Why playing on your smartphone at work might make you more productive
Playing Angry Birds on your phone? Snapchatting your best friend a picture of your lunch? Tweeting your exact thoughts on last night's "Game of Thrones" episode? All of these behaviors could actually make your workday more productive.
According to new research done by Kansas State University, smartphone microbreaks might benefit overall productivity at work. Sooyeol Kim, a doctoral student in psychological sciences, conducted a study with 72 employees from various industries. He installed an app on their phone to monitor how much they used their phone at work. The employees averaged 22 minutes of personal smartphone time during an eight-hour work week.
As NPR points out, this isn't a lot of time, considering that most Americans work through lunch and don't take many vacations. At the end of each day, the employees recorded their overall well-being. The study found that the employees who took phone breaks were happier than those who did not take any at all. Kim says that the smartphone breaks helped workers deal with stress by allowing them to connect with their family or friends and take a mental break from the demanding pressures at work.
"We need to understand how we can help people recover and cope with stressors. Smartphones might help and that is really important not only for individuals, but for an organization, too," Kim says.
But that doesn't mean that you should enter into an hour-long Words with Friends battle. Smartphone breaks, Kim says, must be done with moderation. Shorter breaks will act as a refresher but won't waste too much productivity time. He presented the research, which is part of his overall research on workplace microbreaks, at the 29th annual Society for Industrial and Organizational Psychology Conference in May.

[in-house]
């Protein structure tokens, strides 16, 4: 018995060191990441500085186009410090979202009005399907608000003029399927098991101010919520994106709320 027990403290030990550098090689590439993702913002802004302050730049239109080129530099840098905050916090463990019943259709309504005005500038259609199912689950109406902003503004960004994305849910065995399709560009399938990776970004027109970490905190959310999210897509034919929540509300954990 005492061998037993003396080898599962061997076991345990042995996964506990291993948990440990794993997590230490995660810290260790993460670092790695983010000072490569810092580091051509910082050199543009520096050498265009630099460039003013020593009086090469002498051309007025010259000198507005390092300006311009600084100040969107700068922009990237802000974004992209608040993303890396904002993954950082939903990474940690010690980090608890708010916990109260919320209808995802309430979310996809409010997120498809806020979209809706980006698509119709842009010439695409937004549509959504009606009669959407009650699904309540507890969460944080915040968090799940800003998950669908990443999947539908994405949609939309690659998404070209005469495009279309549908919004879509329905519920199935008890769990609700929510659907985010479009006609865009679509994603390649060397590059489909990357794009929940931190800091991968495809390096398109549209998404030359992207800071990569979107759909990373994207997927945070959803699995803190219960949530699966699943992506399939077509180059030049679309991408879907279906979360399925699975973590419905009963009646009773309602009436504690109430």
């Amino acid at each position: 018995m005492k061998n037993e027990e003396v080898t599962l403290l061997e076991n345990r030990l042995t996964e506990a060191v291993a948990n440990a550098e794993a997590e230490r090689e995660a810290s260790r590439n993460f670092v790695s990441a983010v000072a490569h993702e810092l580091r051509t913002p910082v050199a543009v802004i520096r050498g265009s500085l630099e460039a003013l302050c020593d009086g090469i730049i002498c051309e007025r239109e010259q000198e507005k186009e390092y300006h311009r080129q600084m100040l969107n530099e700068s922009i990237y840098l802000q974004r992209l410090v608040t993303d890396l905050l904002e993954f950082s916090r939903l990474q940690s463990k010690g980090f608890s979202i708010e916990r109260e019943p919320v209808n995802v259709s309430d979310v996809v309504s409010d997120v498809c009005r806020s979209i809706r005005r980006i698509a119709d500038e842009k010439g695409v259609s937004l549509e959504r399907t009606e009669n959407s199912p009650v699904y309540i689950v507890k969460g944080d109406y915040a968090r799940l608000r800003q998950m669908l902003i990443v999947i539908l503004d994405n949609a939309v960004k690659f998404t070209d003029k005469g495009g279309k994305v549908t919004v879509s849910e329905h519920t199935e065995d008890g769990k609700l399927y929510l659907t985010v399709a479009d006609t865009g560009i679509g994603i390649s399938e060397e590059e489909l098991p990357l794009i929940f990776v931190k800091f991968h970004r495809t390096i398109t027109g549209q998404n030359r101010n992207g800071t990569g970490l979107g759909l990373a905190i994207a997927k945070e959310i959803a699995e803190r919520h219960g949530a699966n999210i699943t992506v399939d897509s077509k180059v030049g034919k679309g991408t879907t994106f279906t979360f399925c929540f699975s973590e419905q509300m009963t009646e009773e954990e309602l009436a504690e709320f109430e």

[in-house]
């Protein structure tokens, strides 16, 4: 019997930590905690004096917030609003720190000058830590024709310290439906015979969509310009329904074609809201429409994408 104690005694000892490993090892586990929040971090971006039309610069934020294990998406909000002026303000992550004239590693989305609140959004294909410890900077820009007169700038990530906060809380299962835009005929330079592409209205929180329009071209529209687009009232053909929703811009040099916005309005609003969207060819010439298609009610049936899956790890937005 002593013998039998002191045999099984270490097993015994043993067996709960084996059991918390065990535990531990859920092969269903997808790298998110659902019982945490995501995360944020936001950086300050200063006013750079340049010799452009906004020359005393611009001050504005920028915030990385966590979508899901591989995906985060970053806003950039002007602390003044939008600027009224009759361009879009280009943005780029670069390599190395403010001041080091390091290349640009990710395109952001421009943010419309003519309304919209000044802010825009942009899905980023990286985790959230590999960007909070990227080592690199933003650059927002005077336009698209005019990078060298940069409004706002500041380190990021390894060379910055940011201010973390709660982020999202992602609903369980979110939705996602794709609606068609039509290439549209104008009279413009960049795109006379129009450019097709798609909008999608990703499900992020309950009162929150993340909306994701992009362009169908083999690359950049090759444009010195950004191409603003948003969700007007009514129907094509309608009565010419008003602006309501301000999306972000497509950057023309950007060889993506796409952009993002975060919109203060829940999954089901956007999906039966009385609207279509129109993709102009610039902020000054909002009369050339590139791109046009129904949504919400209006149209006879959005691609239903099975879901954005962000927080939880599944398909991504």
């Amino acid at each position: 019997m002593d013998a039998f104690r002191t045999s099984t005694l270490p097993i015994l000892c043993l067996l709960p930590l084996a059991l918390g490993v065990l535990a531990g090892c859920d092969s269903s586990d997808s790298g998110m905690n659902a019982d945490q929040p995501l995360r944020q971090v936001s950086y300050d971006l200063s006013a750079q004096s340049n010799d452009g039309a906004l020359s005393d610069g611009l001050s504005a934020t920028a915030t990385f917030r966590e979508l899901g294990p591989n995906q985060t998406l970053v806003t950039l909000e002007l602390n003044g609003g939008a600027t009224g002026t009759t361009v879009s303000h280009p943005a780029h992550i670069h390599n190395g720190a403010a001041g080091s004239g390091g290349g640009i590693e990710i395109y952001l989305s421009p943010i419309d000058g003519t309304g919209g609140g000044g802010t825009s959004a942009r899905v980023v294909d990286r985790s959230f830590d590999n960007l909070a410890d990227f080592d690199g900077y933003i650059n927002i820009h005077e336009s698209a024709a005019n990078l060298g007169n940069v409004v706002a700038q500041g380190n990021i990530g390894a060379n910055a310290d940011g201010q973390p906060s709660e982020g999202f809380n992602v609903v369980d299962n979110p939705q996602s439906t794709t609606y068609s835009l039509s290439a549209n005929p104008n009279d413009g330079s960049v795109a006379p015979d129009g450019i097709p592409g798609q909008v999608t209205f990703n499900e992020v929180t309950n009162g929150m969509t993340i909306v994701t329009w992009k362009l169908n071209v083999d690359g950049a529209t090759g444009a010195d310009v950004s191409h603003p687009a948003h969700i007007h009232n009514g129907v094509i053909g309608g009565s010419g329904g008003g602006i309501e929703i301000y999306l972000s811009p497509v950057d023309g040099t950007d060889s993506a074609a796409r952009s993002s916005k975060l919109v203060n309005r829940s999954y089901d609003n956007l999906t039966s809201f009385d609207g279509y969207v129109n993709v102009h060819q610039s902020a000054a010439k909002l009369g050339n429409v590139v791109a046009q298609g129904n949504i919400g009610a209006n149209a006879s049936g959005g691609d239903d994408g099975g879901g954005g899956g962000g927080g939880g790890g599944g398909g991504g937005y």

A growing number of studies suggest that taking short breaks from work increases productivity and creativity. Research has shown that walking around the office, chatting with colleagues and even taking a nap have all been proven to increase productivity. But Kim's research is one of the first to address the topic of cell phone breaks. The human mind isn't structured to function with nonstop concentration for eight hours a day. So these short phone breaks act like any other type of break in how they refresh the mind.
There is also a certain creative lore associated with "goofing off." Albert Einstein is thought to have conceived the theory of relativity not while plugging away at his desk but while riding a bicycle. So are you playing Flappy Bird or contributing to your next flash of genius? Now, you can do both.
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